As former Surgeon General C. Everett Koop once said, ‘Drugs don’t work in patients who don’t take them.” “The National Consumers League’s Script Your Future campaign gets to the heart of the issue as to why patients fail to take their medications,” said Acting Surgeon General Rear Admiral Boris Lushniak, M.D., M.P.H. “Raising awareness about the importance of medication adherence is a priority for the Office of the Surgeon General.”

“The Script Your Future campaign has made a difference in the collective fight to increase awareness about this serious public health problem and has helped lay the groundwork for a healthier future for patients and our health care system,” said Janet Woodcock, MD, Director, Center for Drug Evaluation and Research, US Food and Drug Administration. “The involvement of dozens of organizations, significant grass-roots support in the six pilot cities, and participation by health care professionals of the future through the Adherence Team Challenge has contributed to the success of this campaign.”

At the meeting, Script Your Future organizers presented awards to the winners of the 2014 Medication Adherence Team Challenge, who traveled to the meeting to represent their colleges and universities and receive the national honors. The month-long competition engaged health profession students and faculty in developing creative ideas for raising awareness about medication adherence as a critical public health issue.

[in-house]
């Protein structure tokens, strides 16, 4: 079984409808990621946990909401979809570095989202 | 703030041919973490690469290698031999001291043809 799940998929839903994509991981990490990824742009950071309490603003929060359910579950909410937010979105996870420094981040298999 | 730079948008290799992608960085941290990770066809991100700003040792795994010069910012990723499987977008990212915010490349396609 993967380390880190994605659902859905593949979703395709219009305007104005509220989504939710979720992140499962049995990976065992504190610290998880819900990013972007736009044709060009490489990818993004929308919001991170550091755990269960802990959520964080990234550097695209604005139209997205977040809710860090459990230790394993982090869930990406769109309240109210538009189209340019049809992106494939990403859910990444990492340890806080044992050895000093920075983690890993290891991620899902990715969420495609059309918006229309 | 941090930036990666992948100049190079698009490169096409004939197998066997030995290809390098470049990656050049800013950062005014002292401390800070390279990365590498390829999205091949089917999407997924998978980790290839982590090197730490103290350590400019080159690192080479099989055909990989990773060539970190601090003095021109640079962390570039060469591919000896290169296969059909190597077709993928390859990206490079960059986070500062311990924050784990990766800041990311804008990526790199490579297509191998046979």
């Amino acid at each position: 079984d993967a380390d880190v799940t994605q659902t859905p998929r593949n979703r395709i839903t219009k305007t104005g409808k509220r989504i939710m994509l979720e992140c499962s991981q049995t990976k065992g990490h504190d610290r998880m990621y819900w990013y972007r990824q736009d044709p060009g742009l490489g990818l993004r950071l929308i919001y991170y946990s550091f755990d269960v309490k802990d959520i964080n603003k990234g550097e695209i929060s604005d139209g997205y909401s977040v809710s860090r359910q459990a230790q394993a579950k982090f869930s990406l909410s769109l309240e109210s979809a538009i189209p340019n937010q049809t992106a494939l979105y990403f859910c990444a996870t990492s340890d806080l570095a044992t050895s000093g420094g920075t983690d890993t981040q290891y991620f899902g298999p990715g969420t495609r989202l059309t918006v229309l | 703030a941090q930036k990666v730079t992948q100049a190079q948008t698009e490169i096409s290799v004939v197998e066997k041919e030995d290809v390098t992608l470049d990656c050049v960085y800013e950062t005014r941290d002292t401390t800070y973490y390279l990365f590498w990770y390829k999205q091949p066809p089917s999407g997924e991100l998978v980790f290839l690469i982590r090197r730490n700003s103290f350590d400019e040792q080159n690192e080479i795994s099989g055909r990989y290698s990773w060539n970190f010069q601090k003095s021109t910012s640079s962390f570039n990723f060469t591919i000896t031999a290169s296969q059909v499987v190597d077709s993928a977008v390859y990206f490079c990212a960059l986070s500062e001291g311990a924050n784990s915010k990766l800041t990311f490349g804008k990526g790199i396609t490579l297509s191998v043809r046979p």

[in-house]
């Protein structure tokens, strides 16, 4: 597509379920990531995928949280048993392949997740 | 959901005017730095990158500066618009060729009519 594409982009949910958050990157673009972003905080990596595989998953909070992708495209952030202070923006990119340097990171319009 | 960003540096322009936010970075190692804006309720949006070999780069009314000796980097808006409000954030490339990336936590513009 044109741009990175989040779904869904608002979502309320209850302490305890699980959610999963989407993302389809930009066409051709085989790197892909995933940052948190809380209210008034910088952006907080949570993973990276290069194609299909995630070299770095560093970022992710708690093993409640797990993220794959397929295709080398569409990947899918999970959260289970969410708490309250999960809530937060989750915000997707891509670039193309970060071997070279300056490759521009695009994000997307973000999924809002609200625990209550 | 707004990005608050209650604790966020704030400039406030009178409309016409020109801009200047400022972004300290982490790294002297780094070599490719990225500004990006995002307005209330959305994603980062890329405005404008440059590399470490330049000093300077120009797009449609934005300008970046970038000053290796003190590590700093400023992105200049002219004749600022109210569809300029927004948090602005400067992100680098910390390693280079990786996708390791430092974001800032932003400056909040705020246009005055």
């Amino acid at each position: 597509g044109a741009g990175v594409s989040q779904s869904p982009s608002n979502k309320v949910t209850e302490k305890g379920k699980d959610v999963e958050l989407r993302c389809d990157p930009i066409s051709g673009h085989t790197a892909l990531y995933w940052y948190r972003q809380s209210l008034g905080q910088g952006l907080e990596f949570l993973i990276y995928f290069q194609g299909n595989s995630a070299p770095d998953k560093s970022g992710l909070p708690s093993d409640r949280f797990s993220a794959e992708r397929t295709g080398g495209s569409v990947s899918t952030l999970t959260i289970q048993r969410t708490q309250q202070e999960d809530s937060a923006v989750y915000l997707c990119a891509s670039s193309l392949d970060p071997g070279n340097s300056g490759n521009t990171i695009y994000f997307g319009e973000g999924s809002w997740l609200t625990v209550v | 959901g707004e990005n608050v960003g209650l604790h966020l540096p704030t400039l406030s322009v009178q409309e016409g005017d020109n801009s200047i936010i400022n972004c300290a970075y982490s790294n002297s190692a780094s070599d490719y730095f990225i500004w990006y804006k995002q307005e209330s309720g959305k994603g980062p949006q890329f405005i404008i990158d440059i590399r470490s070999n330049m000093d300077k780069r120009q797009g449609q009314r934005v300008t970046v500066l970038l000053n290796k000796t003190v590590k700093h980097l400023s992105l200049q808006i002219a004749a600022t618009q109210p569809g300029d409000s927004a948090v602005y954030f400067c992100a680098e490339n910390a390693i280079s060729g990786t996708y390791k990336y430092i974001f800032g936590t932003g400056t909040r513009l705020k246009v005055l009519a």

This year’s awardees are: Lake Erie College of Osteopathic Medicine School of Pharmacy, St. Louis College of Pharmacy, Touro University California College of Pharmacy, Northeast Ohio Medical University College of Pharmacy, and University of Wisconsin – Madison School of Pharmacy.

In its three years, the Script Your Future campaign has reached 12 million patients, distributed more than a million wallet cards for managing multiple medications, and provided direct counseling to 60,000 Americans.

“We are delighted to see how this campaign has grown over the years, as its messages on the importance of adherence have resonated with both health care professionals and patients,” said NCL Executive Director Sally Greenberg. “Through our Adherence Team Challenge, we are seeing a new generation of health care professionals who appreciate the value of putting the patient at the center of care, and we expect this will yield immeasurable improvements in patient-provider relationships—and ultimately in medication adherence—in the years to come.”

Script Your Future is supported by a coalition of more than 130 public and private partners, including health care professional groups, chronic disease groups, health insurance plans, pharmaceutical companies, business organizations, consumer groups, as well as researchers and government agencies. The Script Your Future pilot cities are Baltimore, Md.; Birmingham, Ala.; Cincinnati, Ohio; Providence, RI; Raleigh, NC; and Sacramento, Calif.

Since its launch in 2011, the campaign has represented the interests of consumers and patients in providing materials in numerous languages through partnerships with pharmacies, hospitals, medical offices and clinics, and health insurance plans; hosted community events and health fairs across the country; partnered with local officials, and evaluated medication adherence awareness through research. The centerpiece of the first-of-its-kind, multi-year campaign is a website,, which provides tools to support patient efforts to adhere to their prescribed medicine. Tools include free text message reminders, videos, sample questions, medication lists and charts to keep track of medicines, and fact sheets on common chronic conditions such as diabetes, asthma and high blood pressure.

To learn more about the campaign, visit